95-year-old painter threatened with eviction from Cape Cod dune shack wins five-year reprieve

AP Wire | October 2, 2023

Source: 95-year-old painter threatened with eviction from Cape Cod dune shack wins five-year reprieve | AP News

theNational.buzz Summary:

  • Salvatore Del Deo, a 95-year-old painter, and his family faced eviction from a dune shack in Provincetown, Massachusetts, where they had lived and cared for it for nearly eight decades.
  • The National Park Service initiated eviction when they decided to open a bidding process for 10-year leases on eight of these iconic shacks, though the Del Deo’s shack was not among them.
  • The family, with the assistance of pro-bono lawyers, secured an agreement with federal officials allowing them to continue living in and maintaining the shack for five more years, preserving their deep connection to this historic location.

PROVINCETOWN, Mass. (AP) — A 95-year-old painter and his family threatened with eviction from the Provincetown, Massachusetts, dune shack they have helped care for and occupy for nearly eight decades have won a reprieve.

A legal team representing the painter worked out an agreement with federal officials that allows Salvatore Del Deo and his family to continue to live in and maintain the shack for five years, according to his son Romolo Del Deo.

The shack is one of a number dotting the more remote reaches of the Cape Cod National Seashore, located within the Peaked Hill Bars Historic District in Provincetown and Truro. The isolated shacks have no electricity or indoor plumbing and are prized for their uninterrupted solitude.

The family was abruptly evicted by the National Park Service during the summer when the agency opted to start a bidding process to let the public apply for up to 10-year-leases to occupy eight of the shacks. The shack occupied by the Del Deos was not among the eight, but could be included in future bidding rounds.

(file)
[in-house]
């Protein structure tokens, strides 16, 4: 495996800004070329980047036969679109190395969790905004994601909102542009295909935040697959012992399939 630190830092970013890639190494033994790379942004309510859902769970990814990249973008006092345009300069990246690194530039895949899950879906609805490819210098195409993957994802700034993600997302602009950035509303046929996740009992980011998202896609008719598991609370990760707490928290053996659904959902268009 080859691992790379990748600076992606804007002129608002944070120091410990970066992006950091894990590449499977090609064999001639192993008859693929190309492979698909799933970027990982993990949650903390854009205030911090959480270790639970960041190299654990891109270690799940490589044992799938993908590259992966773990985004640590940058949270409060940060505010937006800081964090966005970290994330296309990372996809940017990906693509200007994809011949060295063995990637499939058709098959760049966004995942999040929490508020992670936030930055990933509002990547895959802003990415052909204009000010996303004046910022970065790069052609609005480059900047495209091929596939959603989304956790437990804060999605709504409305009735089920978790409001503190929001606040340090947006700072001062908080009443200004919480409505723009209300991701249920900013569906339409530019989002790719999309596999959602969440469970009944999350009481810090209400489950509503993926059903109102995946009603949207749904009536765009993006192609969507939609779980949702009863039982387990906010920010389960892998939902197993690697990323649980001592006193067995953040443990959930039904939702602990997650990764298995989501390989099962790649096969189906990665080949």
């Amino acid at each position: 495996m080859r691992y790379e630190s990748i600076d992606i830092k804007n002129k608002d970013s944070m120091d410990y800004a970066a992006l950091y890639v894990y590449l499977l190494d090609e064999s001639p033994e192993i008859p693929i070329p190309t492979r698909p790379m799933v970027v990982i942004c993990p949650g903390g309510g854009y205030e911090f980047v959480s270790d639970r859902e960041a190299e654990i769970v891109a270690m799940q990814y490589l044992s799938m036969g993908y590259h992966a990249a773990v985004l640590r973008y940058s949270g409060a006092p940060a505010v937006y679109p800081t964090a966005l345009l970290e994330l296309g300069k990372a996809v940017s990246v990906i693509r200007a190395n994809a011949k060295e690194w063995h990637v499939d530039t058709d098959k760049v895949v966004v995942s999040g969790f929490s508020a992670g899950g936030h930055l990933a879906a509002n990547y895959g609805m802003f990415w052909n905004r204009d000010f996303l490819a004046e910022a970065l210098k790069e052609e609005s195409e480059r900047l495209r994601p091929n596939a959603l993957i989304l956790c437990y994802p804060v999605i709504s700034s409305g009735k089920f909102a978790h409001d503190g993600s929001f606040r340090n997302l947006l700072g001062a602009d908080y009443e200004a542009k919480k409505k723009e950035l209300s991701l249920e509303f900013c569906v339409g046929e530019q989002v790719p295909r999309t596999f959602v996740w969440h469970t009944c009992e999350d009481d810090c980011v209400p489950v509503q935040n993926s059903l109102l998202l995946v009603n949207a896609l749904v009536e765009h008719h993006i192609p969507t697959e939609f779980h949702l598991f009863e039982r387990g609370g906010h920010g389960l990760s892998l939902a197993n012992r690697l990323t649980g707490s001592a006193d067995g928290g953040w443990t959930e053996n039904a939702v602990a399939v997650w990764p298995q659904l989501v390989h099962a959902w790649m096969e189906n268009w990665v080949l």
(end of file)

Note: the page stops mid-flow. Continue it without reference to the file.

Romolo Del Deo said the family opted to fight the eviction, in part because of their decadeslong connection to the shack.

“He’s painted at that location for 77 years,” Del Deo said. “His connection to the place is very, very deep.”

The shacks have attracted artists, writers and thinkers for more than 100 years and are haphazard constructions by design, he said.

“The beauty of these places is that they kind of surf the sand,” he said.

He said that despite the eviction notice, the family refused to take their possessions out of the shack.

Ultimately the pro-bono lawyers working for the family were able to help negotiate a deal with the help of the Interior Department that will allow them to lease the shack annually for another five years.

Romolo Del Deo said those involved with the deal worked to wrap up the agreement before any government shutdown so the family could be back in the shack to celebrate the anniversary of the birthday of their late mother Josephine, who helped with the creation of the Cap Cod National Seashore,

“We’ve been hammering out an understanding and we are very pleased with the results,” he said. “We did not want to relinquish our presence there.”

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